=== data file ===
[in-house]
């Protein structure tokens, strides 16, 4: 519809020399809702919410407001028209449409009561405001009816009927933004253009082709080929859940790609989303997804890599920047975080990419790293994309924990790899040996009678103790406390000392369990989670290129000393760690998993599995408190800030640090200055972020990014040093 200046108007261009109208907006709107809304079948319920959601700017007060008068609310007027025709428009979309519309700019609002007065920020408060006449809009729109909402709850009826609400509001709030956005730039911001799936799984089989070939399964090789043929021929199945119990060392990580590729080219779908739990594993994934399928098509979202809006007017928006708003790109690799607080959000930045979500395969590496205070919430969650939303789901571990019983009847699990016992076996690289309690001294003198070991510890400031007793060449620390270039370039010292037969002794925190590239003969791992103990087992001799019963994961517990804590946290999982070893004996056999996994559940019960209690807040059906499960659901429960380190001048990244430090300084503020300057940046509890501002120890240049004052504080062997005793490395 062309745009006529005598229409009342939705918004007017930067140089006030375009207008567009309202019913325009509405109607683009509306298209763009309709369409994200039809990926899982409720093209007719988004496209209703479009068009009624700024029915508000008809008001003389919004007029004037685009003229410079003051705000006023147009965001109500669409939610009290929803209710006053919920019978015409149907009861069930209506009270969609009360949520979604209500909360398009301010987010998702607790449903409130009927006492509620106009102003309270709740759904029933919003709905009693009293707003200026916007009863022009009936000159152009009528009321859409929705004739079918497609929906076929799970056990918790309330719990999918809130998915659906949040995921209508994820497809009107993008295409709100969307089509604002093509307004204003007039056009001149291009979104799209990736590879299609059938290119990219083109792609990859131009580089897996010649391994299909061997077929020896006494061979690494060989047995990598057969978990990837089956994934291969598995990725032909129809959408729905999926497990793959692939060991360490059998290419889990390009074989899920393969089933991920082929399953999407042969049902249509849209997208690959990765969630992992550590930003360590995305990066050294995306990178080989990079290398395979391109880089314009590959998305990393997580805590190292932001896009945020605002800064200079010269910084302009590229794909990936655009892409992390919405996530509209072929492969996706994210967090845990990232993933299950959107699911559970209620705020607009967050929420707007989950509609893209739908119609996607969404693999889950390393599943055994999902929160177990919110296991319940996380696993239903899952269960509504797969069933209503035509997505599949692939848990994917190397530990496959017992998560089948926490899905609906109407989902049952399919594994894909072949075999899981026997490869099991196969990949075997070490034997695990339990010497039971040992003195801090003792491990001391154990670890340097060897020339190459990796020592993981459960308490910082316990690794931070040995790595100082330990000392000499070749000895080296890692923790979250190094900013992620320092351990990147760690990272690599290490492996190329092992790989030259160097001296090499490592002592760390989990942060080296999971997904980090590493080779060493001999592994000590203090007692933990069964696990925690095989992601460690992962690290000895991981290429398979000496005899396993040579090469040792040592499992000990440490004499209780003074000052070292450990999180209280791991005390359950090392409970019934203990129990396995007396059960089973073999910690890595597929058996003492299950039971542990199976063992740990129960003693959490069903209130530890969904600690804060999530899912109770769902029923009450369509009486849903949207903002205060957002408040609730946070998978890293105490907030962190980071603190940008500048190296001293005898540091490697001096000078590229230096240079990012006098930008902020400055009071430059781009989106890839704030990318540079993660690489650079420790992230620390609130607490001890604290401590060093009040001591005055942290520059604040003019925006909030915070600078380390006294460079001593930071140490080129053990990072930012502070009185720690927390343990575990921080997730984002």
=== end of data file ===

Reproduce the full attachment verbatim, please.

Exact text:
[in-house]
């Protein structure tokens, strides 16, 4: 519809020399809702919410407001028209449409009561405001009816009927933004253009082709080929859940790609989303997804890599920047975080990419790293994309924990790899040996009678103790406390000392369990989670290129000393760690998993599995408190800030640090200055972020990014040093 200046108007261009109208907006709107809304079948319920959601700017007060008068609310007027025709428009979309519309700019609002007065920020408060006449809009729109909402709850009826609400509001709030956005730039911001799936799984089989070939399964090789043929021929199945119990060392990580590729080219779908739990594993994934399928098509979202809006007017928006708003790109690799607080959000930045979500395969590496205070919430969650939303789901571990019983009847699990016992076996690289309690001294003198070991510890400031007793060449620390270039370039010292037969002794925190590239003969791992103990087992001799019963994961517990804590946290999982070893004996056999996994559940019960209690807040059906499960659901429960380190001048990244430090300084503020300057940046509890501002120890240049004052504080062997005793490395 062309745009006529005598229409009342939705918004007017930067140089006030375009207008567009309202019913325009509405109607683009509306298209763009309709369409994200039809990926899982409720093209007719988004496209209703479009068009009624700024029915508000008809008001003389919004007029004037685009003229410079003051705000006023147009965001109500669409939610009290929803209710006053919920019978015409149907009861069930209506009270969609009360949520979604209500909360398009301010987010998702607790449903409130009927006492509620106009102003309270709740759904029933919003709905009693009293707003200026916007009863022009009936000159152009009528009321859409929705004739079918497609929906076929799970056990918790309330719990999918809130998915659906949040995921209508994820497809009107993008295409709100969307089509604002093509307004204003007039056009001149291009979104799209990736590879299609059938290119990219083109792609990859131009580089897996010649391994299909061997077929020896006494061979690494060989047995990598057969978990990837089956994934291969598995990725032909129809959408729905999926497990793959692939060991360490059998290419889990390009074989899920393969089933991920082929399953999407042969049902249509849209997208690959990765969630992992550590930003360590995305990066050294995306990178080989990079290398395979391109880089314009590959998305990393997580805590190292932001896009945020605002800064200079010269910084302009590229794909990936655009892409992390919405996530509209072929492969996706994210967090845990990232993933299950959107699911559970209620705020607009967050929420707007989950509609893209739908119609996607969404693999889950390393599943055994999902929160177990919110296991319940996380696993239903899952269960509504797969069933209503035509997505599949692939848990994917190397530990496959017992998560089948926490899905609906109407989902049952399919594994894909072949075999899981026997490869099991196969990949075997070490034997695990339990010497039971040992003195801090003792491990001391154990670890340097060897020339190459990796020592993981459960308490910082316990690794931070040995790595100082330990000392000499070749000895080296890692923790979250190094900013992620320092351990990147760690990272690599290490492996190329092992790989030259160097001296090499490592002592760390989990942060080296999971997904980090590493080779060493001999592994000590203090007692933990069964696990925690095989992601460690992962690290000895991981290429398979000496005899396993040579090469040792040592499992000990440490004499209780003074000052070292450990999180209280791991005390359950090392409970019934203990129990396995007396059960089973073999910690890595597929058996003492299950039971542990199976063992740990129960003693959490069903209130530890969904600690804060999530899912109770769902029923009450369509009486849903949207903002205060957002408040609730946070998978890293105490907030962190980071603190940008500048190296001293005898540091490697001096000078590229230096240079990012006098930008902020400055009071430059781009989106890839704030990318540079993660690489650079420790992230620390609130607490001890604290401590060093009040001591005055942290520059604040003019925006909030915070600078380390006294460079001593930071140490080129053990990072930012502070009185720690927390343990575990921080997730984002």